Sands' book tears into longtime MCSO colleagues, as well as into Arpaio.
Among them is Frank Munnell, who worked with Sands when they were both sergeants in the early 1990s. The future whistle-blower is described as "too high-strung for too much activity" and "known not to be a hard-working cop."
Current Executive Chief Scott Freeman isn't qualified to be a sergeant, according to Sands. Lisa Allen is held up for frequent disrespect. But most of the trash talk is reserved for Chief Deputy Sheridan.
Sands was a rookie when he met Sheridan. He writes that he always had a "friendly relationship with Sheridan; however, [Sheridan] had a reputation for not taking care of business." Sands goes on that Sheridan has a "class-clown attitude."
Sands claims Sheridan was enthusiastic about Arpaio's plan to go after illegal immigrants for a number of reasons. In one passage, Sheridan's motives are said to be "ethnically biased" because of his alleged use of derogatory terms for various ethnic groups. Sands says he found Sheridan's "divisive and ethnocentric" attitude frightening.
Sheridan and Munnell showed the same lack of common sense, Sands writes. One time, according to Sands, Munnell created and circulated a fake police lineup picture throughout the division that featured several photos of Buckwheat from the old Little Rascals TV series next to one of Sheridan.
Missing from the book, however, is any nasty treatment of Hendershott, whom Sands worked with closely for more than a decade. Oddly, Sands views Hendershott's firing as a purely political move. In his book or in person, Sands won't go so far as to say Hendershott did anything wrong. Neither will Arpaio, for that matter. New Times has asked the sheriff repeatedly in the past few years to name the specific reasons he dismissed Hendershott in early 2011, but Arpaio refuses.
Sands is partially right: Essentially, Arpaio was forced to get rid of Hendershott (which he'd previously sworn he would never do) after a damning investigative report on internal corruption at the MCSO, based on the allegations by Munnell, was released to the public. But as the report and other evidence showed, Hendershott really had committed bad acts at the behest of Arpaio ("Joe Knew," May 26, 2011).
So Sands' lack of suspicion about Hendershott is, in itself, is suspicious.
The 30,000-page investigative report, put together by the office of Pinal County Sheriff Paul Babeu, concluded that Hendershott had used his position for financial gain, lied to the sheriff, used intimidating tactics, and ran an anti-public-corruption task force "contrary to sound law enforcement practices and utilization of resources."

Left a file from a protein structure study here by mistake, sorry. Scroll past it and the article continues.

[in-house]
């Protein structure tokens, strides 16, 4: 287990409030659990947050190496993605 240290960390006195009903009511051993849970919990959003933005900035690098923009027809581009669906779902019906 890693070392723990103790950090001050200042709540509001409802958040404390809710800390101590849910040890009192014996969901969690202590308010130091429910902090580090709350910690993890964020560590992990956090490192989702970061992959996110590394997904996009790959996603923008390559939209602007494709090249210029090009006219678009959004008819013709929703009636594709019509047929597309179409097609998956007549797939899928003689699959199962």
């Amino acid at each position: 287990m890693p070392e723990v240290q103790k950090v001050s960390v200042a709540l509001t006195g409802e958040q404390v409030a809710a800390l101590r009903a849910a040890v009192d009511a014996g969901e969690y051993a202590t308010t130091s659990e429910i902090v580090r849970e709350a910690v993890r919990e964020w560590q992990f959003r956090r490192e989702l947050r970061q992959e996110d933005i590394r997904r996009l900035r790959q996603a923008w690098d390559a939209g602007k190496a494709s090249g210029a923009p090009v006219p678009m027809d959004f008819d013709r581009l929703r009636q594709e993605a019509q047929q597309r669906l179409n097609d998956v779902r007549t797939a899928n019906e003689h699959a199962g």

Fact is, Hendershott probably still would be working at the Sheriff's Office if not for Munnell, who blew the lid off the unethical activity.
Munnell, who was contacted by the state Attorney General's Office during its criminal investigation of a campaign-finance scandal tied to Hendershott, handed Arpaio his 63-page rundown of accusations in mid-August 2010. Munnell didn't implicate Arpaio directly, maintaining that the sheriff had been fooled by Hendershott. Arpaio sent the allegations to be investigated by Babeu, a political ally at the time.
The Munnell memo contained many astonishing details.
For example, it exposed that Hendershott and a deputy county attorney, Lisa Aubuchon, had badgered deputies into writing search warrants and probable-cause statements that had little basis in reality. Aubuchon had urged one deputy to use "creative writing" in putting together a warrant (never used) for a planned search of all five County Supervisors' offices. Deputy Chief Bill Knight later told investigators that Arpaio took personal interest in one search warrant of a developer tied to former County Supervisor Don Stapley, asking Knight to include information that would sound more damning when it was released to the media.
Thanks, in part, to the memo and to the Babeu investigation that followed, the public learned how Arpaio and former County Attorney Andrew Thomas had abused their power by targeting county enemies with trumped-up criminal investigations and a quixotic racketeering lawsuit filed in 2009 against the all five members of the Board of Supervisors, various judges, county officials, and local lawyers. Their crusade ended in catastrophe with the 2012 disbarment of Thomas and millions of dollars getting paid out to their targets in lawsuit settlements.
Arpaio, Thomas, and current or former employees of their offices escaped worse punishment for their deeds when the U.S. Department of Justice dropped a criminal investigation of the matter in 2013.
Yet Sands, instead of filling in crucial details he may know about the events, blasts Munnell in his book for violating chain-of-command policies and making secret recordings. He lambastes Allen, Freeman, and Munnell for complaining about Hendershott to the media without Arpaio's approval.
According to Sands, Sheridan was the driving force behind the Munnell memo -- because Sheridan didn't like Hendershott and wanted him out. Sands writes that he later learned that Sheridan had been in on a previous scheme to "turn the sheriff on Hendershott, and it was discovered and stopped."
Sands writes that he continued to meet with Hendershott after the latter's firing and would pass along messages from Arpaio that the sheriff did not like what happened to his second-in-command.
The author of De Facto Lawman comes across as tone deaf to the severe problems that Frank Munnell revealed.